Prime Minister Benjamin Netanyahu reportedly did not consult his top security aide before accepting an invitation to address a joint session of Congress next month regarding the dangers of a nuclear-armed Iran.
National Security Adviser Yossi Cohen learned that Netanyahu accepted an invitation by House Speaker John Boehner (R-Ohio) to speak to US lawmakers hours before the official announcement was made in January, according to a report on the i24 News site Monday.
The move angered the Obama administration and US lawmakers, who charged that the invitation to address Congress on March 3 disregarded diplomatic protocol and was an attempt by Netanyahu to derail the US-brokered nuclear negotiations with Iran, Obama’s signature foreign policy objective.
As the head of the National Security Council, Cohen, a 30-year veteran of the Mossad intelligence agency, is tasked with the coordination of major diplomatic communications between Israel and foreign governments.
Relations between Jerusalem and Washington became increasingly strained after it emerged that Boehner had not cleared the invitation in advance with the White House or Democrats in Congress.
While Netanyahu has long been skeptical of the negotiations, his opposition has increased over what he sees as Obama’s willingness to make concessions that would leave Iran on the brink of being able to build a nuclear weapon. His opposition has intensified as negotiations shifted gears ahead of an end-of-March deadline for a framework deal. The contours of an emerging deal were reported by the Associated Press on Monday.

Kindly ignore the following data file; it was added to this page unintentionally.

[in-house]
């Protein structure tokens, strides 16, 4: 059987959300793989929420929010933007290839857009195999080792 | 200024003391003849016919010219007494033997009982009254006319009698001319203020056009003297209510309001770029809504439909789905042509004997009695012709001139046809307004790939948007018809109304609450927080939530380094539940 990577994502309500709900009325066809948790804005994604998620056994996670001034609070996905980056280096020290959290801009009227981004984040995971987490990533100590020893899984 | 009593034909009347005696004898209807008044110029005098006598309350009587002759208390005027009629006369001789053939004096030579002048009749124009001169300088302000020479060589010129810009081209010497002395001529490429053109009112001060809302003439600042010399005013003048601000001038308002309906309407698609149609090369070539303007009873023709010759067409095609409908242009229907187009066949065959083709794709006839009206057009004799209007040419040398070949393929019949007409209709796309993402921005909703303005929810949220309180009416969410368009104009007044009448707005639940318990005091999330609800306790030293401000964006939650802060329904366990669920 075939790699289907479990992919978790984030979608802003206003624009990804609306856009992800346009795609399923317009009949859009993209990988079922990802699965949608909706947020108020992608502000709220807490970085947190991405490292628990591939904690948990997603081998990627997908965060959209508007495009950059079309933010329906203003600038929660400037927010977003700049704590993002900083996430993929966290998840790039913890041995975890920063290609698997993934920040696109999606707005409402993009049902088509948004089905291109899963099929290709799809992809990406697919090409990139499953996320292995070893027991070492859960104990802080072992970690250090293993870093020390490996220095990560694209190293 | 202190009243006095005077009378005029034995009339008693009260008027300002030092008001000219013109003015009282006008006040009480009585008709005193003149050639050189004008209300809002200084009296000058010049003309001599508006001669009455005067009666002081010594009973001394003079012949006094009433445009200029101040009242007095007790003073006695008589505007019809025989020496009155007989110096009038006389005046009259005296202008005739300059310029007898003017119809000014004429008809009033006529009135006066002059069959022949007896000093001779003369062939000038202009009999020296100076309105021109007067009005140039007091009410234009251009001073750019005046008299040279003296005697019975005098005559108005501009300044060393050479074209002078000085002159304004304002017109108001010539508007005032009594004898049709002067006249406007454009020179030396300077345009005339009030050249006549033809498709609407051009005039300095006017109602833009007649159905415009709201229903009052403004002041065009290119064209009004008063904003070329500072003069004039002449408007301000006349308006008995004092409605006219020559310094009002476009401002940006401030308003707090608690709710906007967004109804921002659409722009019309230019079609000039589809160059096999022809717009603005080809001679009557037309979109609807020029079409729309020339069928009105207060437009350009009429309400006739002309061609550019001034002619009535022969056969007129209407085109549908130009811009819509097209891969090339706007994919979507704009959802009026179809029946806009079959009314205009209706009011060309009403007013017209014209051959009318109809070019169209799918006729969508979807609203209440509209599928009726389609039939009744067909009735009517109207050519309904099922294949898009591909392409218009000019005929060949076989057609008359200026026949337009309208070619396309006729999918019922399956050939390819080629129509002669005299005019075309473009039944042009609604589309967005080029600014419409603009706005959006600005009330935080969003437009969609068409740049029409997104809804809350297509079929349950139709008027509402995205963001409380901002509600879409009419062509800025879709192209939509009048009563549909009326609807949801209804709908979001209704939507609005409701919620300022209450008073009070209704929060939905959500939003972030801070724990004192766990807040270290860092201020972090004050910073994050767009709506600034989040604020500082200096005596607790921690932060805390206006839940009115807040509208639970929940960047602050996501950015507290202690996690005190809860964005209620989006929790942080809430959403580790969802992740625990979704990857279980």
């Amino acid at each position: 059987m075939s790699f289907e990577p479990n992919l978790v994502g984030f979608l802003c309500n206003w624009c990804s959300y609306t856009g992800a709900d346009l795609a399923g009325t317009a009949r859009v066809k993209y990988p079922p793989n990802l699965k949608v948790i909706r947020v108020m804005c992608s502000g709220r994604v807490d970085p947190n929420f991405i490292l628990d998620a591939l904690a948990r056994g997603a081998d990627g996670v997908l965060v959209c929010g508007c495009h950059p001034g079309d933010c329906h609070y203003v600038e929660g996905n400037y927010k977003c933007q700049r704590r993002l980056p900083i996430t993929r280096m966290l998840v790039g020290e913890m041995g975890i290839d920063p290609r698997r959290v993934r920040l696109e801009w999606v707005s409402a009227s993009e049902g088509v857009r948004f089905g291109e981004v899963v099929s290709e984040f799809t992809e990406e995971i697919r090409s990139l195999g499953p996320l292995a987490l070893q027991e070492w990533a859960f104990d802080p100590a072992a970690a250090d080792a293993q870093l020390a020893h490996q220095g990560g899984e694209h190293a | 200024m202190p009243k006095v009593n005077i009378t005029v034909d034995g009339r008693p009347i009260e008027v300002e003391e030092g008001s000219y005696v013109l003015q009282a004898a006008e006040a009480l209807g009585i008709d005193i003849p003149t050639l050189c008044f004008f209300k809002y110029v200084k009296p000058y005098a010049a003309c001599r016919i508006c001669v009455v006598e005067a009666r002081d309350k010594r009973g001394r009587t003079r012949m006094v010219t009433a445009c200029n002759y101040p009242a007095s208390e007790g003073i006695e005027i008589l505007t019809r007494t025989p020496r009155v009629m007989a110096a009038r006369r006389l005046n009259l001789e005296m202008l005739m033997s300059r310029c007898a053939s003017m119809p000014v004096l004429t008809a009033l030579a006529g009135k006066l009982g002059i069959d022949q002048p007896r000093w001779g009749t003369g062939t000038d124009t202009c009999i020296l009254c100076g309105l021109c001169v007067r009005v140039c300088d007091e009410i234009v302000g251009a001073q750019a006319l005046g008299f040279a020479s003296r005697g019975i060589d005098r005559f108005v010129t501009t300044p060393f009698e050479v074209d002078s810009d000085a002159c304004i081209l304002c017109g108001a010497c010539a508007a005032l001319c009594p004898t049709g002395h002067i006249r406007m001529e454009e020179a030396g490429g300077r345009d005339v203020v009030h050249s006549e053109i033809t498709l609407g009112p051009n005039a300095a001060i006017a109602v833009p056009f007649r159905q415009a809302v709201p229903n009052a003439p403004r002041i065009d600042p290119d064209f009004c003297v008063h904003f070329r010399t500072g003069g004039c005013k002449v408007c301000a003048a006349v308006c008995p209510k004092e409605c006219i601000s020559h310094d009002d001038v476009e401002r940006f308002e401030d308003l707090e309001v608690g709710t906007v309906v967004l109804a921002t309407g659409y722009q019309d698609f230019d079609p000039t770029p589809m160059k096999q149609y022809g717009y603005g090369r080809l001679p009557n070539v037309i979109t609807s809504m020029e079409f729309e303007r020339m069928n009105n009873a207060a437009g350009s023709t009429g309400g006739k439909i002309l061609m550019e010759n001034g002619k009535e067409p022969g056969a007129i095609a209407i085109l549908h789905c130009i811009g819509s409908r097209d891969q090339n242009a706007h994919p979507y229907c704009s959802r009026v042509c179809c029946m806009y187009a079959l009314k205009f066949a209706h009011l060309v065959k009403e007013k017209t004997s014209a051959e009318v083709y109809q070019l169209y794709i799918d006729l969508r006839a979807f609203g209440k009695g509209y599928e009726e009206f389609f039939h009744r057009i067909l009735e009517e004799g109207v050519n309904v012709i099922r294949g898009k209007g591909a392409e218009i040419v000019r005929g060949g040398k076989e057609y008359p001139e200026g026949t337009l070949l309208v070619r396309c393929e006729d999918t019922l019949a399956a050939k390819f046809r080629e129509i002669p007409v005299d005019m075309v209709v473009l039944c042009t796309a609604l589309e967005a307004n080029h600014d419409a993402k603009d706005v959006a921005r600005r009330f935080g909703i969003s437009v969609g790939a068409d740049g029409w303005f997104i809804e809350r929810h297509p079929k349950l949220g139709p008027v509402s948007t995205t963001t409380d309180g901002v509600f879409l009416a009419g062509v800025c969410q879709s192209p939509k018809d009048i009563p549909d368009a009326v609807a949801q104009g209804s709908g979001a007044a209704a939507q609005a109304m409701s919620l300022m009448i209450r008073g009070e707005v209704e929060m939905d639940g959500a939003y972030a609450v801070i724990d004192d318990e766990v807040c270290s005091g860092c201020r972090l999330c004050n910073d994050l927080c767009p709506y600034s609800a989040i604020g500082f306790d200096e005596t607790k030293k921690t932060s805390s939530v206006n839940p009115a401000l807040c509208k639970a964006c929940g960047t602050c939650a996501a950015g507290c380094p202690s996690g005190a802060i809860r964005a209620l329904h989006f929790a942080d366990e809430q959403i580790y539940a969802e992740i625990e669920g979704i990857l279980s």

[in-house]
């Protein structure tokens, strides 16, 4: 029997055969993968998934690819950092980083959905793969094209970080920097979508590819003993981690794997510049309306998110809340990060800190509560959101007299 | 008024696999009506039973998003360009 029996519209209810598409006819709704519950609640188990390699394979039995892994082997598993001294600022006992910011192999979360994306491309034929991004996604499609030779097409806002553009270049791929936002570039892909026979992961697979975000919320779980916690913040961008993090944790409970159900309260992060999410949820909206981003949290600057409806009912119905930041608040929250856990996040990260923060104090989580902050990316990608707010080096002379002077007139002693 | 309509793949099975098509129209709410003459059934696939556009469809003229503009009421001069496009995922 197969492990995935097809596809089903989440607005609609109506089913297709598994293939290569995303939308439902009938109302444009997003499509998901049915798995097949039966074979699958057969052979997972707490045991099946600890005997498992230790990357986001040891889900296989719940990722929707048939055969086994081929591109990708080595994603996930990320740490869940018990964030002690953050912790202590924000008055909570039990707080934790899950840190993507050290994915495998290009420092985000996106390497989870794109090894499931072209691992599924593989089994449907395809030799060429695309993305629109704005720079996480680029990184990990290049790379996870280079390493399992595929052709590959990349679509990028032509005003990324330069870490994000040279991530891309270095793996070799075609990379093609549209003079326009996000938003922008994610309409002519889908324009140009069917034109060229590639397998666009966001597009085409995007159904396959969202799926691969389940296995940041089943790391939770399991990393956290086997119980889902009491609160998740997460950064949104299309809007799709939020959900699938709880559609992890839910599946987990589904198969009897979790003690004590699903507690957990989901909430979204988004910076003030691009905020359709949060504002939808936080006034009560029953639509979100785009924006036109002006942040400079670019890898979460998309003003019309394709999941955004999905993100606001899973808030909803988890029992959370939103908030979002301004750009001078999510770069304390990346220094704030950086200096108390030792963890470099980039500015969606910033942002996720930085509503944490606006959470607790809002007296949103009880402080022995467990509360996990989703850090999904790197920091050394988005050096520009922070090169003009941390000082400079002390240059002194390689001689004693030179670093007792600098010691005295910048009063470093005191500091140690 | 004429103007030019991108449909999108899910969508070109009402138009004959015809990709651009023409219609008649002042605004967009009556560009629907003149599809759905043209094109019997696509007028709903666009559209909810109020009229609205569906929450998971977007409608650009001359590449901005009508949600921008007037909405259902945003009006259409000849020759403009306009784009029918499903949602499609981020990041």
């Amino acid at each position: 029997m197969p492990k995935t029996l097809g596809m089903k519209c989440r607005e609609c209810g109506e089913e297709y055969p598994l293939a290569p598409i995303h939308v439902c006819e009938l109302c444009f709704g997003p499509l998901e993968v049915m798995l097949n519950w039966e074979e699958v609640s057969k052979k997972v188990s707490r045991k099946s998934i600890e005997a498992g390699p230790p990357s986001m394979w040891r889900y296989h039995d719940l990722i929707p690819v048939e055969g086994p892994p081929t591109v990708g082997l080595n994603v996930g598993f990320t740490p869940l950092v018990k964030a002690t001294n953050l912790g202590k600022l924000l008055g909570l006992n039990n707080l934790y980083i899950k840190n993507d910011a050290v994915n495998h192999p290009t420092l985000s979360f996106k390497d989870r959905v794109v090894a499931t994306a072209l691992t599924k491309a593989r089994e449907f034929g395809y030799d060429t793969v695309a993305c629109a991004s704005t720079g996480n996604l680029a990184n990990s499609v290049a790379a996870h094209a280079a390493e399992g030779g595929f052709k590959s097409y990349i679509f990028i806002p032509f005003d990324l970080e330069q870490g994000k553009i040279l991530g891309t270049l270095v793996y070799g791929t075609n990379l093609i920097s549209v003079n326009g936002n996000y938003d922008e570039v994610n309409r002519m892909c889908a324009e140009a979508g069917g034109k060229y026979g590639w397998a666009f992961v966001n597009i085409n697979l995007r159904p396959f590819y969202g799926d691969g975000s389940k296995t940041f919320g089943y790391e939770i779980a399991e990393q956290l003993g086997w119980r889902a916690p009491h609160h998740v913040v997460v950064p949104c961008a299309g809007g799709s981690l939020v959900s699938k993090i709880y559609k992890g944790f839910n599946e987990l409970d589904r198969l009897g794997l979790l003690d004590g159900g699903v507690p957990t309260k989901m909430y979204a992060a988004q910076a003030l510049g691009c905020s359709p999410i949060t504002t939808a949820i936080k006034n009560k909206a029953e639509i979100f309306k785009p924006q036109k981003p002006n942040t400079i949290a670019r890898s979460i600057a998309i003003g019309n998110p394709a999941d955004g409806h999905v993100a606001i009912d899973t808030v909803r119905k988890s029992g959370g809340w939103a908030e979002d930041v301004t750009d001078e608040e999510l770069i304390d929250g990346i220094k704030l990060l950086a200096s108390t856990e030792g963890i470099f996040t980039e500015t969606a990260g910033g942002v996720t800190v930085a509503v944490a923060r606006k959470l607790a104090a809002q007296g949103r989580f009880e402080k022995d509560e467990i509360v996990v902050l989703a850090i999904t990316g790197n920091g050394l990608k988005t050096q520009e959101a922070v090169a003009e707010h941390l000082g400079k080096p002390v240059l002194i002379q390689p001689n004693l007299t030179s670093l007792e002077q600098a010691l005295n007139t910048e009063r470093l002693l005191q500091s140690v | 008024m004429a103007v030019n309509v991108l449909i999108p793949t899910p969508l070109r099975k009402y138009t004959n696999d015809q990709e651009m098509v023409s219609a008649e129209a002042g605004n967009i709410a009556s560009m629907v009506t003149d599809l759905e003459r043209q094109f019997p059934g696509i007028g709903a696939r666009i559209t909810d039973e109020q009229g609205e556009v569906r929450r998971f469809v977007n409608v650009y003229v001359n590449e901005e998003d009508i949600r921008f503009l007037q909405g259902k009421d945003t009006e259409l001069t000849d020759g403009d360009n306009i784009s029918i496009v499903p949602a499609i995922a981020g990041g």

Several prominent US Jewish groups have called Netanyahu’s visit unwise, and a number of Democratic lawmakers have said they will boycott the speech.
The planned address comes just two weeks before Israeli elections, a fact that prompted numerous Israeli lawmakers to publicly call on the prime minister to either cancel or postpone the address until after the March 17 national elections.
However, despite the backlash, Netanyahu has remained determined to argue before Congress that international pressure on Iran should be increased, rather than the proposed easing of sanctions under the terms of the deal.
Netanyahu made plain he would go ahead with the address during a speech to American Jewish leaders last week, saying that a bad deal between world powers and Iran would endanger the existence of Israel and that it would irresponsible for him as prime minister to turn down an invitation to make his case to Congress.
His remarks came a day after the Obama administration said it was withholding key details of the ongoing negotiations from Israel over fears that Jerusalem had leaked sensitive information to try and undermine the talks.
Last week, Cohen visited Washington for talks with Obama’s senior Iran negotiator Wendy Sherman. US Secretary of State John Kerry made an unscheduled stop at their meeting, evidently to indicate that despite the lagging ties, communication between the two allies continued at senior levels.
Stuart Winer contributed to this report